Israel has seen a spike in cases of a common respiratory virus that typically does not circulate during the summer, including seven children in a serious condition, Channel 12 news reported Thursday.
Citing Health Ministry officials, the report said doctors were concerned about the unusual rise in RSV and were ensuring that hospitals had appropriate breathing devices to treat patients.
Similar spikes in unseasonal RSV were seen in other places around the world, most notably in Australia and among the ultra-Orthodox community in Brooklyn in their respective spring seasons.
In all the cases, there had been a significant drop in cases during the normal winter RSV season.
RSV is one of the typically common illnesses that have receded during the pandemic, surprising many doctors. The virus, which causes symptoms like runny nose, cough and fever, and can cause a child to eat less, spreads easily in schools and daycare facilities. Most children will have contracted the virus by the age of 2 and, for most of them, the virus is not dangerous. But RSV can lead to more serious illness in babies, whose airways are smaller and who have no immunity to the virus.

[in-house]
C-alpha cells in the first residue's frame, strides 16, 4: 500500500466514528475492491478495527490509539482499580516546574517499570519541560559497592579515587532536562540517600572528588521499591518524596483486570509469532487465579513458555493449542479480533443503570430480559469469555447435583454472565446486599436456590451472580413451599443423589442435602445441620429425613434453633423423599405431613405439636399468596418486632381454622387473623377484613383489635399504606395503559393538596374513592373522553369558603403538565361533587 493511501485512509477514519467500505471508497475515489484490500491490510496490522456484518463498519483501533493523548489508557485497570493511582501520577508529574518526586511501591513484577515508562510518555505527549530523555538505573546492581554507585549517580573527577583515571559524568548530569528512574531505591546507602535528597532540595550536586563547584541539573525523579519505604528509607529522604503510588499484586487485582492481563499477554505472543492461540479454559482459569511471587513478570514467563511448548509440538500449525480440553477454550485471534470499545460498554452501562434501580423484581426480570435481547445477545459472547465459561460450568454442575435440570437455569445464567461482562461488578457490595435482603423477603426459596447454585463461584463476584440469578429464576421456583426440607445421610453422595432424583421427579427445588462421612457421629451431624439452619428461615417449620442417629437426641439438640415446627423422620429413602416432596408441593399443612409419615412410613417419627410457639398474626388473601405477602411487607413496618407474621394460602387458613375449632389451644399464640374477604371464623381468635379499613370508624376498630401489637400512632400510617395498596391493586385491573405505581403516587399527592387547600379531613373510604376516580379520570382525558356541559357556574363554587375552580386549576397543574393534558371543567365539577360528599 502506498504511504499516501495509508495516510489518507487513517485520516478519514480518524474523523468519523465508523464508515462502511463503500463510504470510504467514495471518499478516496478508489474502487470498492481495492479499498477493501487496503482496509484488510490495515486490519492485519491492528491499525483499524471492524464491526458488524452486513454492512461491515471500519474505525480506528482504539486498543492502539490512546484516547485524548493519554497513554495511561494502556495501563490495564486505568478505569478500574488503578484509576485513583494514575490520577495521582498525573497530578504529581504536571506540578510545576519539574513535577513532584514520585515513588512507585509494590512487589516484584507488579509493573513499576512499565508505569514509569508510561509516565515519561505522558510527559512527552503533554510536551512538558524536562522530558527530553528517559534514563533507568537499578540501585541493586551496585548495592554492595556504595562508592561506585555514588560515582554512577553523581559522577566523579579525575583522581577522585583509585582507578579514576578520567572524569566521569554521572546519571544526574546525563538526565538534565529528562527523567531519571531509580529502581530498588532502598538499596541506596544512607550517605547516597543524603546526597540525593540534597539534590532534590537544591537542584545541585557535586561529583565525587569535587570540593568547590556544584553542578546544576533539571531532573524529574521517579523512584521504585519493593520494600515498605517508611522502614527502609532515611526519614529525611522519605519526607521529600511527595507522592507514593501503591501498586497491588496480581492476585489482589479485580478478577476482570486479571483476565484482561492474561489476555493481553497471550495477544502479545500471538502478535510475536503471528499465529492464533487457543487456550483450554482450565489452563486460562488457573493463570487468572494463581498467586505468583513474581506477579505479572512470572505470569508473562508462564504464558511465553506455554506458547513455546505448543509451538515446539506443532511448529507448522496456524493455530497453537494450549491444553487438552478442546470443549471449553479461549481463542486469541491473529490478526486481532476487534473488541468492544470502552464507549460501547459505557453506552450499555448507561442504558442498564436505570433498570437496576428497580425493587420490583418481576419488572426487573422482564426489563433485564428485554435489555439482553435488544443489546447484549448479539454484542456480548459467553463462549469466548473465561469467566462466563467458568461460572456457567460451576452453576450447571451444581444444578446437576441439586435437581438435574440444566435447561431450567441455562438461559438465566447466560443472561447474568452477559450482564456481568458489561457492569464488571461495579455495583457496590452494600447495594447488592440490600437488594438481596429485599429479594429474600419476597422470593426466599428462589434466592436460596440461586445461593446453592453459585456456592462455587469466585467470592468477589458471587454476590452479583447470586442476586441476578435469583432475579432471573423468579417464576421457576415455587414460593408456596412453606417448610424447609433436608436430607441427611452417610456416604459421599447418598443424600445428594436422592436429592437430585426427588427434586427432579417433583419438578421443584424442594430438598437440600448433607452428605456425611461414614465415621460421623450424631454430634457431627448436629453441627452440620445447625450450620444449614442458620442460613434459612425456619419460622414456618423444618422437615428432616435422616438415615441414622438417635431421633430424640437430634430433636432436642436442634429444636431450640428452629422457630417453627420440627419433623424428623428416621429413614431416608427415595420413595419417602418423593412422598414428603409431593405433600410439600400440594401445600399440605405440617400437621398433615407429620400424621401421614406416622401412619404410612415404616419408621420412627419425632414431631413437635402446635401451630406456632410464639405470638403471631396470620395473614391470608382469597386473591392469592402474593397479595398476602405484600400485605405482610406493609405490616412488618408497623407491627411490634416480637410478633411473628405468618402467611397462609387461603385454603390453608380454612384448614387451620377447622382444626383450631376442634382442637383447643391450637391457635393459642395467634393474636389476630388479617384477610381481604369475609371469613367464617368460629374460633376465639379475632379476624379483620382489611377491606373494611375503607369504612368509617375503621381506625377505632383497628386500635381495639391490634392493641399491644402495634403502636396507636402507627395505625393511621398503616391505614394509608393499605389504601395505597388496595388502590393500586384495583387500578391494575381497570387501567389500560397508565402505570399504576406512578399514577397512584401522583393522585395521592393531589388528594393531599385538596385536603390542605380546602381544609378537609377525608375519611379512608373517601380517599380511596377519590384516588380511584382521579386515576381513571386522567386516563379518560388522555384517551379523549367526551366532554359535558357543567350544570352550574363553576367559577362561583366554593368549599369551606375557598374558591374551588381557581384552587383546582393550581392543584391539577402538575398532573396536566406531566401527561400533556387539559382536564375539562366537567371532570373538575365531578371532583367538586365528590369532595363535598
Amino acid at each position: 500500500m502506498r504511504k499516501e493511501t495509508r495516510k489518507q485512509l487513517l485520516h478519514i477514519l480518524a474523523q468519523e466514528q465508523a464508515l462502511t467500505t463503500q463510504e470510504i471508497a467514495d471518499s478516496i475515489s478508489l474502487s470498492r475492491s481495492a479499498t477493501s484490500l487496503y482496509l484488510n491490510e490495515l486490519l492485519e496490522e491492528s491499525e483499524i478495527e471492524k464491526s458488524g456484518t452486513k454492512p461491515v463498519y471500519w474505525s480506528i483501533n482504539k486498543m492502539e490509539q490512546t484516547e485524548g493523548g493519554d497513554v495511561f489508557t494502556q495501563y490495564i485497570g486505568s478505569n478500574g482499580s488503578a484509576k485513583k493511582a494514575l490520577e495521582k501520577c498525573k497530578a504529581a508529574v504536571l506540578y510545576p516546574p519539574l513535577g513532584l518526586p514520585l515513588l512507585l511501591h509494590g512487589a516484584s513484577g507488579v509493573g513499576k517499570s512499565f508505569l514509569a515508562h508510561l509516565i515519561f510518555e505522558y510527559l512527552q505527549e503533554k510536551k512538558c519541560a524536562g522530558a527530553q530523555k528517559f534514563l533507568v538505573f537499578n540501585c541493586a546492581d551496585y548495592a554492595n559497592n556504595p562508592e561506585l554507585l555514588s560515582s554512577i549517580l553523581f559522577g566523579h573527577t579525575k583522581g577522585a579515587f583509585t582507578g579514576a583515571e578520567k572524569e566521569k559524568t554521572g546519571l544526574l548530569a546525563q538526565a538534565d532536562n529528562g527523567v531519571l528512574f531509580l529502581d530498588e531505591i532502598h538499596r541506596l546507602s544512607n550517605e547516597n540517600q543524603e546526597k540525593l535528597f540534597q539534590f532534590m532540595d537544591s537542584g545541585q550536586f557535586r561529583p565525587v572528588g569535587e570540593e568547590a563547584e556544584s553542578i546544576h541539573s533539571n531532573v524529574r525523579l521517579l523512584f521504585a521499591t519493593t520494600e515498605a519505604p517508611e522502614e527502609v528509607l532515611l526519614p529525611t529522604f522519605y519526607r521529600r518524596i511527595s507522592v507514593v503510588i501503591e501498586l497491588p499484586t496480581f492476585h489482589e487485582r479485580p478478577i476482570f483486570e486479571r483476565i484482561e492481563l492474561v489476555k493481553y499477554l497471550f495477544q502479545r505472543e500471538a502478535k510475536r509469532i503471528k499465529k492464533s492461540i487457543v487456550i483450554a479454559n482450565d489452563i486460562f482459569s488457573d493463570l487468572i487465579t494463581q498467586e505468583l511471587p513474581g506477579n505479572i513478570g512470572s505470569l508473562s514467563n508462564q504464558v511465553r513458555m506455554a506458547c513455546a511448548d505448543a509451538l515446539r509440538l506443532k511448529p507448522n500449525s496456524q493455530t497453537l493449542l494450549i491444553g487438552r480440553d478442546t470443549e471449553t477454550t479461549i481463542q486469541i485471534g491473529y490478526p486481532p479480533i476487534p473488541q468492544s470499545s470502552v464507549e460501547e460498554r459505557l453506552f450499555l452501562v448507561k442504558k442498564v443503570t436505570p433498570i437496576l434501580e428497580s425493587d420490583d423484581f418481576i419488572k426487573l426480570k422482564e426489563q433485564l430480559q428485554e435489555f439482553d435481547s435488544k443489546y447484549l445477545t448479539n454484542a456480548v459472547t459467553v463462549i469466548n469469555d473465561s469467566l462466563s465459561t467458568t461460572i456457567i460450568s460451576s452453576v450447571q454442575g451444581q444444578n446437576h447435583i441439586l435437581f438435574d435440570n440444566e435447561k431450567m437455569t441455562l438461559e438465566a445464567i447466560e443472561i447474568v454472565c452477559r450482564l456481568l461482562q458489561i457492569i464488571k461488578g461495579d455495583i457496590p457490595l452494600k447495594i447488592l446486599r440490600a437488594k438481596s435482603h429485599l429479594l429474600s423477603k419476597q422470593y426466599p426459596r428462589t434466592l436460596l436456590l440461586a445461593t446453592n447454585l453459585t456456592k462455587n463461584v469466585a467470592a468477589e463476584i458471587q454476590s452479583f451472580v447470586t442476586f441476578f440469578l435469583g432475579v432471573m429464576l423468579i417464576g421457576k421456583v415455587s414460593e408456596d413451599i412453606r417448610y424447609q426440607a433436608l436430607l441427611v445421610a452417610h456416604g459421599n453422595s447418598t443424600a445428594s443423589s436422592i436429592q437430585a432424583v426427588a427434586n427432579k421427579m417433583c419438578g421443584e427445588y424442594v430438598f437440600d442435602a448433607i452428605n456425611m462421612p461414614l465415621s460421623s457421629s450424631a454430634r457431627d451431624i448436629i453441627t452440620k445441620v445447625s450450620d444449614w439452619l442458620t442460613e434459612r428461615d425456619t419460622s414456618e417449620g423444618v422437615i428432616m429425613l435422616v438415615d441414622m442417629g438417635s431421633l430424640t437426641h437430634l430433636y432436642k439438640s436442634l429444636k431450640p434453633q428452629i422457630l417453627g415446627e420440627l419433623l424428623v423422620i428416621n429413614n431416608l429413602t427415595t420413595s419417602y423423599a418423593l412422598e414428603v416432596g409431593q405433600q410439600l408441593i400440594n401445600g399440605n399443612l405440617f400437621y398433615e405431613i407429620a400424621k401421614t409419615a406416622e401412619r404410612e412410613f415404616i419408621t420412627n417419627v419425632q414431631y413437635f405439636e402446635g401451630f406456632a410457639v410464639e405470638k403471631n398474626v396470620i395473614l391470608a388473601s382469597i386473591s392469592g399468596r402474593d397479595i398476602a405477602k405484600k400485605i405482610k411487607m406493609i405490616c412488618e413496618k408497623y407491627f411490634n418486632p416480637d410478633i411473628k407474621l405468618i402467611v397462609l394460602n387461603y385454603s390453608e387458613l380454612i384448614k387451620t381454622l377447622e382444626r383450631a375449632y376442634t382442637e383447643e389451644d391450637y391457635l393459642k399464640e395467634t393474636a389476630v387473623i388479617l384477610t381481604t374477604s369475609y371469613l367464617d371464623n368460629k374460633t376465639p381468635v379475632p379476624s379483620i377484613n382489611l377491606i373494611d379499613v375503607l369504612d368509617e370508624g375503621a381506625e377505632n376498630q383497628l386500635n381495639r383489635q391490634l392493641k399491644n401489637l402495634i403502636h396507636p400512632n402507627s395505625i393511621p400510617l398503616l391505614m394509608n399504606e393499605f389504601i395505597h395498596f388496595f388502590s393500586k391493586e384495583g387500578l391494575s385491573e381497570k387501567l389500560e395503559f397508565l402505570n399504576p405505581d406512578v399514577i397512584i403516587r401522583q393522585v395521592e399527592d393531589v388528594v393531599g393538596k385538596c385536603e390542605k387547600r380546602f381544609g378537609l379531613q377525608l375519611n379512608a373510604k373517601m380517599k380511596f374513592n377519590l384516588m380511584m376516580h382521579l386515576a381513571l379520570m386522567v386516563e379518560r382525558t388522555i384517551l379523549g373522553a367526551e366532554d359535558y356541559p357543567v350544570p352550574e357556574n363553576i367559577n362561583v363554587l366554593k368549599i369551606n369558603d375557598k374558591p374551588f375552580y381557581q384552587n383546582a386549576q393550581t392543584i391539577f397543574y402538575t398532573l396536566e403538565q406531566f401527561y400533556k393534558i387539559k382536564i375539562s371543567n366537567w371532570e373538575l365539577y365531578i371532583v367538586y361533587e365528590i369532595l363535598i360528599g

Doctors speculate that lockdowns last year kept people from contracting RSV, therefore lowering the level of immunity to the virus in the general population as it emerged from lockdown.
According to the US CDC, more than 57,000 children below the age of 5 are hospitalized with RSV each year. Between 100 and 500 children die of RSV each year. There is no vaccine.
Israel has lifted almost almost all its virus restrictions and in recent days even lifted the indoor mask mandate.
Israel’s mass vaccination drive, which has already given both shots to over half the population, along with lockdown measures, brought down the number of new daily cases (based on a weekly average), from 8,600 at the peak of the health crisis to just 13 on Wednesday.
At the height of the pandemic, there were 88,000 active cases in the country and 1,228 serious cases; as of Thursday, there were 248 active infections and 24 people in serious condition.
JTA contributed to this report